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EU Envoys Resume Efforts to Free Ukraine's Tymoshenko

A supporter of jailed former Ukrainian Prime Minister Yulia Tymoshenko holding up a portrait in Kiev on Thursday. Valentyn Ogirenko

European Union mediators resumed efforts in Ukraine on Wednesday to secure the release from jail of opposition leader Yulia Tymoshenko, as the clock ticks down to the signing of landmark trade accords at the end of the month.

The agreements on association and free trade, due to be signed at an EU-Ukraine summit on Nov. 28 in the Lithuanian capital Vilnius, offer the former Soviet republic of 46 million people the chance of an historic shift west away from Russia.

But signature hinges on freedom for ex-prime minister Tymoshenko, a fierce opponent of President Viktor Yanukovych. She was jailed in 2011 for seven years for abuse of office after a trial which the EU says was political.

Irish politician Pat Cox and former Polish President Aleksander Kwasniewski, who have been shuttling between Brussels and Kiev for more than 18 months on a mission to nail down a deal over Tymoshenko, went straight into meetings with officials after arriving in Kiev on Wednesday, EU sources said.

They are due to meet Yanukovych and opposition members and are likely to visit Tymoshenko in the northern town of Kharkiv, where she is receiving hospital treatment under prison guard.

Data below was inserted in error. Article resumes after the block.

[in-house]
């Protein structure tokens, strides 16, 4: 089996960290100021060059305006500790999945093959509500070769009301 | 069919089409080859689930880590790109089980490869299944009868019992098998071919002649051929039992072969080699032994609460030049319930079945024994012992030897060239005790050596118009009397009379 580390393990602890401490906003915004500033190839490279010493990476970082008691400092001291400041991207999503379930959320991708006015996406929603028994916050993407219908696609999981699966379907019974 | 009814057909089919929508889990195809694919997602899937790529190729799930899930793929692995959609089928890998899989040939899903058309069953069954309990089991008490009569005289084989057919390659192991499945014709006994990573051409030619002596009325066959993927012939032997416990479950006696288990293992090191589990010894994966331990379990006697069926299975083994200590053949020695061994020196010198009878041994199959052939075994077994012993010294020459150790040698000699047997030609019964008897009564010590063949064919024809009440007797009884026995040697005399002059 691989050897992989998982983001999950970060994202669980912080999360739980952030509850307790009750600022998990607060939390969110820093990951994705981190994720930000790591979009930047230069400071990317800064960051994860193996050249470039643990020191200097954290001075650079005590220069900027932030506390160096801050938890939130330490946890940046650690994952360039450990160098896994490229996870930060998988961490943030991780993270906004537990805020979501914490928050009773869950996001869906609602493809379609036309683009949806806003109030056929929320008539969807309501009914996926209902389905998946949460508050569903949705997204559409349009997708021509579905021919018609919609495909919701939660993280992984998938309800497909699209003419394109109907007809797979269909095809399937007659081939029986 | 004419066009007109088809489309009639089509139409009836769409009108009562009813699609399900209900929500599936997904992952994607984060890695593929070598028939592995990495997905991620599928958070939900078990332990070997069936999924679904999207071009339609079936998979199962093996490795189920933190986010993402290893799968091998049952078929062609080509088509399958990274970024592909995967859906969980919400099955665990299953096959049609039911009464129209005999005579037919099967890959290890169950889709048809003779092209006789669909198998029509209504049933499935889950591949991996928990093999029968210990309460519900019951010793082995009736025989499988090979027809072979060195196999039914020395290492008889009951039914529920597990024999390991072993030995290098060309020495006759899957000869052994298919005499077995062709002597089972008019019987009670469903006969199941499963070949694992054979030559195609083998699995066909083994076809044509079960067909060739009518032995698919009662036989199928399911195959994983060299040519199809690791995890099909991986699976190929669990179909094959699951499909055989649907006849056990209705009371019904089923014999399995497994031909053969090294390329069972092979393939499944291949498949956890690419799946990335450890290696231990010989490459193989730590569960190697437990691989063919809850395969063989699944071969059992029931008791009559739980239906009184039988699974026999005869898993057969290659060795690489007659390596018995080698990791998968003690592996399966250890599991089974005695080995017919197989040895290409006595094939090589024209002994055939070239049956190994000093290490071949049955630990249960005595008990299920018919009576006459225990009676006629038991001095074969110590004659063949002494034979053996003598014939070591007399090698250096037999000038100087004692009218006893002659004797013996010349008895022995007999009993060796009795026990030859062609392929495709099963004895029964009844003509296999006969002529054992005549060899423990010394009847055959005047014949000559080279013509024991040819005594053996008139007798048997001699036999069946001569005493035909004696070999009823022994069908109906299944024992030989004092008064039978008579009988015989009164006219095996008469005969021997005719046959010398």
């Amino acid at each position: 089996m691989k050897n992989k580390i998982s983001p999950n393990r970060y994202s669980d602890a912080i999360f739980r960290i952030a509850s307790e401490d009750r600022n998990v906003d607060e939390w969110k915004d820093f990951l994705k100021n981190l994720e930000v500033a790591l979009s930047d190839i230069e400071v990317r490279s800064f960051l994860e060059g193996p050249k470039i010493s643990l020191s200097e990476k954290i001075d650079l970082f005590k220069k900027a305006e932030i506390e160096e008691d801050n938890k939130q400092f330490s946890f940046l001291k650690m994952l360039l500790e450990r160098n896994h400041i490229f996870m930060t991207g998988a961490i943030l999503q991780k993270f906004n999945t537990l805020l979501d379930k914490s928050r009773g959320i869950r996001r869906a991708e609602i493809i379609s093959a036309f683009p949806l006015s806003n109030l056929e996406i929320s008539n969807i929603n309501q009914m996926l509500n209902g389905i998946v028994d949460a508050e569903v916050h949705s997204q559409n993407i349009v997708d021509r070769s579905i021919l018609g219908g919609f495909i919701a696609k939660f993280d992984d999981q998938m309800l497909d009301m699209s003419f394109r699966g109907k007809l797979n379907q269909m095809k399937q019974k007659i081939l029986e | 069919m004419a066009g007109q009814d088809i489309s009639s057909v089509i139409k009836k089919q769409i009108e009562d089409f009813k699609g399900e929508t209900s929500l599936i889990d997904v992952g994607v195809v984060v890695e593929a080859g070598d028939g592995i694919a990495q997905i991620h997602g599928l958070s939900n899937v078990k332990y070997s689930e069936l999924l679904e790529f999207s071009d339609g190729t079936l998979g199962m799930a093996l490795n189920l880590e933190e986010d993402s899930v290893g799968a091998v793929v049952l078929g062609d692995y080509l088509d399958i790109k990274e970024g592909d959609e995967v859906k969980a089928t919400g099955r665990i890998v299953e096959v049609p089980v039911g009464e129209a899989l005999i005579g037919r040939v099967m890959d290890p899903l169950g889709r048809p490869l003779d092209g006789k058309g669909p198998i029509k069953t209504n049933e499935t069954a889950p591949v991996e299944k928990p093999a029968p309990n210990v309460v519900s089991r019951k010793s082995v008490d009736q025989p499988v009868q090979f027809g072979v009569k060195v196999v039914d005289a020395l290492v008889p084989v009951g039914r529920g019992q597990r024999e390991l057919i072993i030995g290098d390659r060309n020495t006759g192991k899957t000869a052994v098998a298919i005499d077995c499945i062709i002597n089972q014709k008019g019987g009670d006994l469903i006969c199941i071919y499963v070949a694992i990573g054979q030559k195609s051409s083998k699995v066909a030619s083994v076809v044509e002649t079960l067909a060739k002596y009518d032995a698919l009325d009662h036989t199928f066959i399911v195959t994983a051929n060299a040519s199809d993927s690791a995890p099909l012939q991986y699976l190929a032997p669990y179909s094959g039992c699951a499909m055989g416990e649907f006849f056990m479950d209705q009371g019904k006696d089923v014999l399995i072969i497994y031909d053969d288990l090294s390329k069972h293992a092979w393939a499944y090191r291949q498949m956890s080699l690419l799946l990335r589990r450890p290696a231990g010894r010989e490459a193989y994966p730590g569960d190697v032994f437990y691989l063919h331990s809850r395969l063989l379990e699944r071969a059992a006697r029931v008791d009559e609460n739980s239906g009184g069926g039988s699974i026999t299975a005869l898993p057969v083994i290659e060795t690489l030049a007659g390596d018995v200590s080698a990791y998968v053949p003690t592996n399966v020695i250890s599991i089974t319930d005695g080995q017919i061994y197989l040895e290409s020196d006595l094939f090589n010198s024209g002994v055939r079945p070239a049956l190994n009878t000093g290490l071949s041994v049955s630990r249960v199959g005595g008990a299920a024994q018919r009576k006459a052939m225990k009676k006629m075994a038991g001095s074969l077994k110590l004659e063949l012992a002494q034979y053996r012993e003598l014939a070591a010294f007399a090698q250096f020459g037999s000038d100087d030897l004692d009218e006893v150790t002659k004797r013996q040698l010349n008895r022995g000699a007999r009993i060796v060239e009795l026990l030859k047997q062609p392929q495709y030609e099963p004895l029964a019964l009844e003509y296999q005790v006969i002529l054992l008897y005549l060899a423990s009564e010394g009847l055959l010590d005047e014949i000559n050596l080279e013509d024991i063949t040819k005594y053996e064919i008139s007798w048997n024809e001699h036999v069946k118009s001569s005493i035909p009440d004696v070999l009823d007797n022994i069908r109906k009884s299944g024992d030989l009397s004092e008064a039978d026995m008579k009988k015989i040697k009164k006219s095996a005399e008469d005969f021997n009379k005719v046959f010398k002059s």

Before their arrival, Yanukovych, whose pro-Europe course has upset Russia, Ukraine's biggest trade partner, told a regional economic forum the Vilnius accords would mark "the beginning of a process of broader and deeper integration".

He made no specific reference to Tymoshenko or the efforts to reach a compromise on her case.

EU foreign ministers are due at a pre-summit meeting on Nov. 18 to assess whether Kiev has met key democratic criteria, including ending what the bloc calls "selective justice", to allow for the signing to go ahead.

The EU mediators are focusing their attention on a compromise under which Tymoshenko, 52, can travel to Germany to receive medical treatment for spinal problems.

The Ukrainian parliament, dominated by pro-Yanukovych deputies and allies, is now haggling over the wording of a draft law that would allow her to travel abroad — the crux being whether she goes as a free person or as a convicted criminal.

Yanukovych, who only narrowly beat her in a runoff vote for president in February 2010, has balked at granting her a pardon. Political analysts say he wants her politically sidelined when he makes his bid for a second term in early 2015.

Her supporters want a "full amnesty" so she can be cleared of her jail sentence and be free to return to politics one day.

Pro-Yanukovych deputies are pushing for a tougher draft which would mean she would have to return to Ukraine to complete her sentence after medical treatment.

The conditions attached by the Yanukovych camp to any release of Tymoshenko to Germany could have a direct bearing on any decision made at the Nov. 18 EU meeting.

The EU is split between states such as Poland, which stress the need to prise Ukraine away from Russia's embrace, and those like Sweden and the Netherlands, which argue the bloc should not compromise on principles of civil rights and justice.

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